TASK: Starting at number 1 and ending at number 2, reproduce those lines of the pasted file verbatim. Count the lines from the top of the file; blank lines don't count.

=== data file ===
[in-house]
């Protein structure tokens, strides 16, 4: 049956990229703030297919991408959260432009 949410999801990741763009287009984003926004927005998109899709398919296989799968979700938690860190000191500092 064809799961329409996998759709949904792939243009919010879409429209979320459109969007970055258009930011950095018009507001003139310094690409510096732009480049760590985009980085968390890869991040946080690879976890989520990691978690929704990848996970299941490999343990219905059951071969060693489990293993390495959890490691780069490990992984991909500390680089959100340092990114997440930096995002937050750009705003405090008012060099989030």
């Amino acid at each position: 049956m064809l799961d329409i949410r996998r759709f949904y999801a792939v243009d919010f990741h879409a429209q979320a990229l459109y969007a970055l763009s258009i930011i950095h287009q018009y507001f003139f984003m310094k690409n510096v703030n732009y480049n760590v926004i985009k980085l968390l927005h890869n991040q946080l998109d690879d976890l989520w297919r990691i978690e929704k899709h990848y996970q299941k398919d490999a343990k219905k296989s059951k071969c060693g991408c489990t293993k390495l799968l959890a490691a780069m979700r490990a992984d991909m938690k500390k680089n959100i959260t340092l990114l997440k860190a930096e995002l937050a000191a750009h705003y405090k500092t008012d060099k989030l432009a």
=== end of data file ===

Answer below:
[in-house]
């Protein structure tokens, strides 16, 4: 049956990229703030297919991408959260432009 949410999801990741763009287009984003926004927005998109899709398919296989799968979700938690860190000191500092 064809799961329409996998759709949904792939243009919010879409429209979320459109969007970055258009930011950095018009507001003139310094690409510096732009480049760590985009980085968390890869991040946080690879976890989520990691978690929704990848996970299941490999343990219905059951071969060693489990293993390495959890490691780069490990992984991909500390680089959100340092990114997440930096995002937050750009705003405090008012060099989030």